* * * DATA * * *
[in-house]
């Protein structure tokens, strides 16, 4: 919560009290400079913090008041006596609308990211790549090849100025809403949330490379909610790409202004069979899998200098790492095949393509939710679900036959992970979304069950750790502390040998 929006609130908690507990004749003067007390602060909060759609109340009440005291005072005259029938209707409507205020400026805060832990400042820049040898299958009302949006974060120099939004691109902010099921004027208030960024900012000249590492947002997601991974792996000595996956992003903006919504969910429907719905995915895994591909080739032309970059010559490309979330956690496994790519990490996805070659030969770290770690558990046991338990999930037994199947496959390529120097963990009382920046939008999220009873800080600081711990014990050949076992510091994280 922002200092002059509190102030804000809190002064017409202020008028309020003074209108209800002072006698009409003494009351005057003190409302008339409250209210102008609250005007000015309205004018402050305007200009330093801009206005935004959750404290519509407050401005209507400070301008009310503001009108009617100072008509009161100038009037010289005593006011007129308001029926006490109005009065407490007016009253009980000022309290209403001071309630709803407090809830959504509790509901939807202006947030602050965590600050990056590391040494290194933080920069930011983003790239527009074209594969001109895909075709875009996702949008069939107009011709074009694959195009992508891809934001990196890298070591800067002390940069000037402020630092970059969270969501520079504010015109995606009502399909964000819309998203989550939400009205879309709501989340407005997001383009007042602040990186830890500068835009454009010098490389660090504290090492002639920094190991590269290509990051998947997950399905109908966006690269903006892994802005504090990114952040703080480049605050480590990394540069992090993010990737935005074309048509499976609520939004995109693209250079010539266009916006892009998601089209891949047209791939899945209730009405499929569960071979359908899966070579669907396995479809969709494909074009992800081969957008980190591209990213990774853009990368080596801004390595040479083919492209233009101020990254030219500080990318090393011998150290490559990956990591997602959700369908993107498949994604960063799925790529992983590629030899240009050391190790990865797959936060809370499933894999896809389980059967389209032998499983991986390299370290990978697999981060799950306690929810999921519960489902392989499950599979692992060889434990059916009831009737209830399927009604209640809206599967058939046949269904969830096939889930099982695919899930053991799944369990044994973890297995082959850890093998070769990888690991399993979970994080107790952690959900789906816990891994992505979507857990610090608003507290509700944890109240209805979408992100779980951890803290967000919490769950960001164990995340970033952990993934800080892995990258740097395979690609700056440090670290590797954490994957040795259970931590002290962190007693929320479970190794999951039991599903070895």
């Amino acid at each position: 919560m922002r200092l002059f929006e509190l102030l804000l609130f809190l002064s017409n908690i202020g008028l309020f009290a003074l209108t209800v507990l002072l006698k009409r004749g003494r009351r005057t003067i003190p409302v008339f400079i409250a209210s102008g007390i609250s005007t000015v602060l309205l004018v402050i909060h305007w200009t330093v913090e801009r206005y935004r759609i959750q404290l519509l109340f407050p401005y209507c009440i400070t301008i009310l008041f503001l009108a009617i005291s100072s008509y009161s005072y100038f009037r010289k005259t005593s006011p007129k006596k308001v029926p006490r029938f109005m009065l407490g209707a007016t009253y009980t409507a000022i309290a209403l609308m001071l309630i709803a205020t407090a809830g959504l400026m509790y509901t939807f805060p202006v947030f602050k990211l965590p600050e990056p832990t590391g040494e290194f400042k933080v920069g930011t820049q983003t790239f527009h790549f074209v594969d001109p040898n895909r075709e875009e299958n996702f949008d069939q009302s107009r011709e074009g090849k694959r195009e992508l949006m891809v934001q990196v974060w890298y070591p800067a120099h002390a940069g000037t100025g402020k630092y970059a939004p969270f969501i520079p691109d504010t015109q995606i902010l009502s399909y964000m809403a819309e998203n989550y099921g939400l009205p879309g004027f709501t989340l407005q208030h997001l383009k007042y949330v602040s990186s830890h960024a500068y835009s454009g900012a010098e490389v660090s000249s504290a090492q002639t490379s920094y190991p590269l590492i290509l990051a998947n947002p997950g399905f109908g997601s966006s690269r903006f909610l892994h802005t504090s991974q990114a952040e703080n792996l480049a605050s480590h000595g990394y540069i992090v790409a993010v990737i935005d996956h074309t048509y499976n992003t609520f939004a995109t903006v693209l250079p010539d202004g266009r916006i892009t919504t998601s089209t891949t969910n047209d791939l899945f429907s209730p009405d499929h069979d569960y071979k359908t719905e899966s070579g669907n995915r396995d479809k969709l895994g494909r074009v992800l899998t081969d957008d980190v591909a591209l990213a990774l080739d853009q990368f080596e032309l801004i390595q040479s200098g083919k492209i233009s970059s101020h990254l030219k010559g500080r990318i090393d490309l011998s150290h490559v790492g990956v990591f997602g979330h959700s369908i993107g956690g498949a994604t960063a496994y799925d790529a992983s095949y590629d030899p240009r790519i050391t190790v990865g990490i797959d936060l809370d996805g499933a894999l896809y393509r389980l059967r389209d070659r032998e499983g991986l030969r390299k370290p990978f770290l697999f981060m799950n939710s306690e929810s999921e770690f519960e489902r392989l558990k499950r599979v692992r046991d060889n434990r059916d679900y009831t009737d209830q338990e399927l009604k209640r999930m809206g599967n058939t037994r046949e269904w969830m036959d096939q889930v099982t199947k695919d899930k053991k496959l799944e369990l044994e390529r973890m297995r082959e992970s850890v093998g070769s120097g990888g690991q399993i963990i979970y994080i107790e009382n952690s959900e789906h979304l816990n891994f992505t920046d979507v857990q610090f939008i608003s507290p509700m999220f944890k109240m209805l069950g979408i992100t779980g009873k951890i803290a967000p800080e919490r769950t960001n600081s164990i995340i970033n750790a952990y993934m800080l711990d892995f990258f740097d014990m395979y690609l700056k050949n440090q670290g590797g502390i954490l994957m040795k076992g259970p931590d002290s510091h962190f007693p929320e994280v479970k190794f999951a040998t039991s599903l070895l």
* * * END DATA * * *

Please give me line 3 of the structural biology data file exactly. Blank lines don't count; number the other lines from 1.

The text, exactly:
């Amino acid at each position: 919560m922002r200092l002059f929006e509190l102030l804000l609130f809190l002064s017409n908690i202020g008028l309020f009290a003074l209108t209800v507990l002072l006698k009409r004749g003494r009351r005057t003067i003190p409302v008339f400079i409250a209210s102008g007390i609250s005007t000015v602060l309205l004018v402050i909060h305007w200009t330093v913090e801009r206005y935004r759609i959750q404290l519509l109340f407050p401005y209507c009440i400070t301008i009310l008041f503001l009108a009617i005291s100072s008509y009161s005072y100038f009037r010289k005259t005593s006011p007129k006596k308001v029926p006490r029938f109005m009065l407490g209707a007016t009253y009980t409507a000022i309290a209403l609308m001071l309630i709803a205020t407090a809830g959504l400026m509790y509901t939807f805060p202006v947030f602050k990211l965590p600050e990056p832990t590391g040494e290194f400042k933080v920069g930011t820049q983003t790239f527009h790549f074209v594969d001109p040898n895909r075709e875009e299958n996702f949008d069939q009302s107009r011709e074009g090849k694959r195009e992508l949006m891809v934001q990196v974060w890298y070591p800067a120099h002390a940069g000037t100025g402020k630092y970059a939004p969270f969501i520079p691109d504010t015109q995606i902010l009502s399909y964000m809403a819309e998203n989550y099921g939400l009205p879309g004027f709501t989340l407005q208030h997001l383009k007042y949330v602040s990186s830890h960024a500068y835009s454009g900012a010098e490389v660090s000249s504290a090492q002639t490379s920094y190991p590269l590492i290509l990051a998947n947002p997950g399905f109908g997601s966006s690269r903006f909610l892994h802005t504090s991974q990114a952040e703080n792996l480049a605050s480590h000595g990394y540069i992090v790409a993010v990737i935005d996956h074309t048509y499976n992003t609520f939004a995109t903006v693209l250079p010539d202004g266009r916006i892009t919504t998601s089209t891949t969910n047209d791939l899945f429907s209730p009405d499929h069979d569960y071979k359908t719905e899966s070579g669907n995915r396995d479809k969709l895994g494909r074009v992800l899998t081969d957008d980190v591909a591209l990213a990774l080739d853009q990368f080596e032309l801004i390595q040479s200098g083919k492209i233009s970059s101020h990254l030219k010559g500080r990318i090393d490309l011998s150290h490559v790492g990956v990591f997602g979330h959700s369908i993107g956690g498949a994604t960063a496994y799925d790529a992983s095949y590629d030899p240009r790519i050391t190790v990865g990490i797959d936060l809370d996805g499933a894999l896809y393509r389980l059967r389209d070659r032998e499983g991986l030969r390299k370290p990978f770290l697999f981060m799950n939710s306690e929810s999921e770690f519960e489902r392989l558990k499950r599979v692992r046991d060889n434990r059916d679900y009831t009737d209830q338990e399927l009604k209640r999930m809206g599967n058939t037994r046949e269904w969830m036959d096939q889930v099982t199947k695919d899930k053991k496959l799944e369990l044994e390529r973890m297995r082959e992970s850890v093998g070769s120097g990888g690991q399993i963990i979970y994080i107790e009382n952690s959900e789906h979304l816990n891994f992505t920046d979507v857990q610090f939008i608003s507290p509700m999220f944890k109240m209805l069950g979408i992100t779980g009873k951890i803290a967000p800080e919490r769950t960001n600081s164990i995340i970033n750790a952990y993934m800080l711990d892995f990258f740097d014990m395979y690609l700056k050949n440090q670290g590797g502390i954490l994957m040795k076992g259970p931590d002290s510091h962190f007693p929320e994280v479970k190794f999951a040998t039991s599903l070895l």